How Kaitlin Bennett Became an Icon for Second Amendment Rights

During her senior year at Kent State University, Kaitlin Bennett was very passionate about her gun rights activism. With the help of her friends in Liberty Hangout, she organized multiple events to protest the university’s policy restricting students from carrying firearms on campus. Among the events she organized was a “change-my-mind” table and an open carry march.

But Kaitlin realized that, although students cannot carry weapons on campus, non-students and guests can. This is because the campus of Kent State University is public property. Kaitlin decided she wanted to bring attention to the hypocrisy of the university’s policy.

Immediately after her graduation, she openly carried her AR-10 on campus for her senior pictures. Her photos exploded on social media, with her original tweet almost reaching 40,000 likes and 9,000 retweets. Shortly afterward, she was interviewed by Fox News and Info Wars, gained 100,000 followers on Twitter, and was attacked by multiple celebrities over the Internet, including Piers Morgan and Jim Carrey.

“There was a lot of hatred and threats thrown at me from leftists and gun control advocates who claim to be peaceful, loving, and tolerant,” Kaitlin said in an interview with The Kent Conservative. “But while I was getting hate, I was also getting a lot of praise. So I kept posting, and I kept growing.”

Kaitlin was bombarded with negativity from Twitter mobs as a result of her popularity. “At one point, they just stopped trying to come after me because of my beliefs about gun rights,” she recounted, “and they started attacking the way I looked, the fact that I was white, and they kept saying I was dating my cousin because I’m white.”

Over the summer, Kaitlin was invited to a pro-gun rally in Tallahassee, Florida, where she spoke about the importance of gun rights, and later encountered David Hogg. She approached David Hogg to publicly debate gun control, but he turned around, ignored her, and walked away.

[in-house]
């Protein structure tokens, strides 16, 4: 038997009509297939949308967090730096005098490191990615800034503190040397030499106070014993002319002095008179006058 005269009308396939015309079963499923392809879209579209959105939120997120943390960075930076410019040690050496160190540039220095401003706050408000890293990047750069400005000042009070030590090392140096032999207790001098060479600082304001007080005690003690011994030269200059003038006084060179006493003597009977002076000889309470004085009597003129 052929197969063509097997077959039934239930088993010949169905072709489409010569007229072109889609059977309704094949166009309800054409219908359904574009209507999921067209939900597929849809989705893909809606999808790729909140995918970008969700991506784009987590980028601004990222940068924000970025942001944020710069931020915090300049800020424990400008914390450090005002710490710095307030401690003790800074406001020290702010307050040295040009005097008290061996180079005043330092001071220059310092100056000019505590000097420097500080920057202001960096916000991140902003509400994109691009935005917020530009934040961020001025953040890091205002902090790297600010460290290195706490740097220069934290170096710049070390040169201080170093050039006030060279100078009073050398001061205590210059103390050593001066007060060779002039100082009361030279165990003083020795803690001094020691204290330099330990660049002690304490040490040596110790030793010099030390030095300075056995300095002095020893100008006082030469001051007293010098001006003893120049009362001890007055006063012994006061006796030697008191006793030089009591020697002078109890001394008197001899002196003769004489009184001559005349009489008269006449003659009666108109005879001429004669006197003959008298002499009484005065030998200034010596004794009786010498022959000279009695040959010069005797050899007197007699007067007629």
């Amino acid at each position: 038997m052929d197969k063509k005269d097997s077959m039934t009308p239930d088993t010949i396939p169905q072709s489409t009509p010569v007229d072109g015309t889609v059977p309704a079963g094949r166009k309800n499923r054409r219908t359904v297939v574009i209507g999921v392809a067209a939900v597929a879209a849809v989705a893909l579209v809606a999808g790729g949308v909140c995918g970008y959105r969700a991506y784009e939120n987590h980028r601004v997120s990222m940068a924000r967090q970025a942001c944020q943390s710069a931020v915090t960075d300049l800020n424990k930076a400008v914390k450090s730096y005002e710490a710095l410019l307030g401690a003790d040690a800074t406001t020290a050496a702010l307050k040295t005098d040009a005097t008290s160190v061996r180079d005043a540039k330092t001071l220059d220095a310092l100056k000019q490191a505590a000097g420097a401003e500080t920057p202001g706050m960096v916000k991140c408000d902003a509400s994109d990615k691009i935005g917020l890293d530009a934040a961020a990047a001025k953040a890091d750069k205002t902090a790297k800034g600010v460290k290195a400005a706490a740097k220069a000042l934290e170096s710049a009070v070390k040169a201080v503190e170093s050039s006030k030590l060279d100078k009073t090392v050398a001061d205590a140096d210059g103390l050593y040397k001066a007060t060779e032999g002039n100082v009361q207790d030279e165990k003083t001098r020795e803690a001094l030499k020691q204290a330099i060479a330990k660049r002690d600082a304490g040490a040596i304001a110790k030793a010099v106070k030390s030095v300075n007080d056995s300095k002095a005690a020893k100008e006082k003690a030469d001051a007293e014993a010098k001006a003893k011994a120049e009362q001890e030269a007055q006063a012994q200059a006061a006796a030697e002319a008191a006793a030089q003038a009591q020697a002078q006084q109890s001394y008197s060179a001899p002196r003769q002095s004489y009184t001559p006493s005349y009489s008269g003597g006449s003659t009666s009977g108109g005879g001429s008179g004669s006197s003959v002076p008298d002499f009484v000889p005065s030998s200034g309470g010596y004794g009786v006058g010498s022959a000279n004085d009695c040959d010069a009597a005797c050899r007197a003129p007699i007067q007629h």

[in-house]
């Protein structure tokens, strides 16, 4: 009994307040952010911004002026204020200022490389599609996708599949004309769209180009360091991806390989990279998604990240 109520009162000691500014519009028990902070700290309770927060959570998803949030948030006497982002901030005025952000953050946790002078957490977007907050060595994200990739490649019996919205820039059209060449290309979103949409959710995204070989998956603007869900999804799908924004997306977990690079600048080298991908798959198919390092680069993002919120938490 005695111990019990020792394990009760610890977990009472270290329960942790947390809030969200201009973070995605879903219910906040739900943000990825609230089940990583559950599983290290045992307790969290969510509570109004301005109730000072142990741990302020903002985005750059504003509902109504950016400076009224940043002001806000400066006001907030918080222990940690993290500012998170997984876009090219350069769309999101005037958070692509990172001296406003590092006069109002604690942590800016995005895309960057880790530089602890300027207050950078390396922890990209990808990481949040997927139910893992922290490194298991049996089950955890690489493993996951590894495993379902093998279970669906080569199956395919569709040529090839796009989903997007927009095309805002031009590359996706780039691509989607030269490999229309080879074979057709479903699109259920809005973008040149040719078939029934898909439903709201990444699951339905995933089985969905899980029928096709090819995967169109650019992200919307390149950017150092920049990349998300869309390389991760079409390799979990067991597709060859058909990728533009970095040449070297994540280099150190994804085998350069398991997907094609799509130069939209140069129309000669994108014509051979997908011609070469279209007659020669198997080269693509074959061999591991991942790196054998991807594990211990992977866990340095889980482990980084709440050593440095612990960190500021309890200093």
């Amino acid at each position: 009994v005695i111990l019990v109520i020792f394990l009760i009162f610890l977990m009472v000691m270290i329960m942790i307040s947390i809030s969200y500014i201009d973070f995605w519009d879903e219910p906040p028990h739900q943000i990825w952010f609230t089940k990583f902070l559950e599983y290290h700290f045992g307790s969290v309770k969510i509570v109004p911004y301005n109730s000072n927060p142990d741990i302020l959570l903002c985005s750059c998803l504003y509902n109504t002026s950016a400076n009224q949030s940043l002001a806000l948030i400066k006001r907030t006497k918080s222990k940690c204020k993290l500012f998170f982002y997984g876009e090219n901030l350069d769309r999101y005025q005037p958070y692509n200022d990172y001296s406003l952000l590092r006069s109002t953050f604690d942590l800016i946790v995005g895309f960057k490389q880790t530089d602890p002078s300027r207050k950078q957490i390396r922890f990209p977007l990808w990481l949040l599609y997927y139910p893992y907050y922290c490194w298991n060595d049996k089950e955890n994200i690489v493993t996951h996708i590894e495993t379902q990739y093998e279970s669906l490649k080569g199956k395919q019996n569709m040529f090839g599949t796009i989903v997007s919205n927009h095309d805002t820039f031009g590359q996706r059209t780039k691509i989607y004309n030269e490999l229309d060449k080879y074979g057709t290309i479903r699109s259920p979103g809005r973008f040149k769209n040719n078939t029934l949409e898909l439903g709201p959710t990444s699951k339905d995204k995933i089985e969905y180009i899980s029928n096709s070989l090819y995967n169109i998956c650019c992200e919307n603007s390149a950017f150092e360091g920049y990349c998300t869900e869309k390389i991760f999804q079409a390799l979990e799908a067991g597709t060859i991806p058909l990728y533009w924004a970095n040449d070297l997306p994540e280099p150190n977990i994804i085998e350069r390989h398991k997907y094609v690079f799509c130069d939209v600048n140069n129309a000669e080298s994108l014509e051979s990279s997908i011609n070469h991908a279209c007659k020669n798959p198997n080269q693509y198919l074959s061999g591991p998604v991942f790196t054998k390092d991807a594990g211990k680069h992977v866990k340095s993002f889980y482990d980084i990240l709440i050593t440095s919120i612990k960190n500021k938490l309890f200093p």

Kaitlin Bennett is now returning to Kent State University to host a gun rally on September 29th, with her group members at Liberty Hangout.


During our interview, we asked Kaitlin to respond to some of the common criticism she’s received from her opponents. These were her responses.

What do you say to people who think carrying guns at Kent State is disrespectful because of the students who were shot on May 4th, 1970?

It is absolutely disrespectful to the students who lost their lives to say that we shouldn’t be allowed to open carry on Kent State campus. It is disrespectful to say that this instance of the government shooting unarmed students is a great example of why the government should be the only ones with guns on campus.

Nothing is more disrespectful than using what happened there – how the government murdered these students – to support them being the only ones who are armed.

If those students had been armed, the National Guard would have certainly thought twice about shooting into that crowd. If the Guard knew they were armed, or that they could have possibly been armed, maybe they would have reconsidered and wouldn’t have opened fire at all.

If we enacted full gun control, wouldn’t there be less criminals with guns, and therefore less need for good people with guns?

Gun laws do not work like this. The only people who will be disarmed are law-abiding citizens. A policy like this prevents regular people from defending themselves from being assaulted or killed. Gun restrictions also turn people in sitting ducks. For example, the vast majority of mass shootings occur within gun-free zones.

But let’s pretend that there a magic wand that could get rid of every single gun in the United States. Guess what? Knives kill more people than rifles. Car crashes kill more people than any type of handgun or rifle. People have committed mass killings with knives, machetes, trucks or cars. Banning a category of weapon won’t stop people from being violent.

Why do you claim to be a victim of racism when black citizens, such as Tamir Rice, are shot by police when they open carry?

Firstly, the Tamir Rice situation was more complicated than that. He was a child whose parents left him unattended with a toy gun that looked exactly like a real gun. He was pointing it at people, the cops were called because he was pointing it at people, and then he pointed it at the police.

Did the police overreact? We don’t know. Should he have lost his life for having a toy gun? No. The toy gun looked real, but the situation had little to do with his skin color.

Secondly, people are absolutely being racist towards me when I get messages in my inbox telling me I’m the reason they hate white people, or that they want to kill me and my white family. That’s racism, when people attack me because of my skin color.


Kaitlin Bennett was affiliated with The Kent Conservative and still works closely with its writers and team members.

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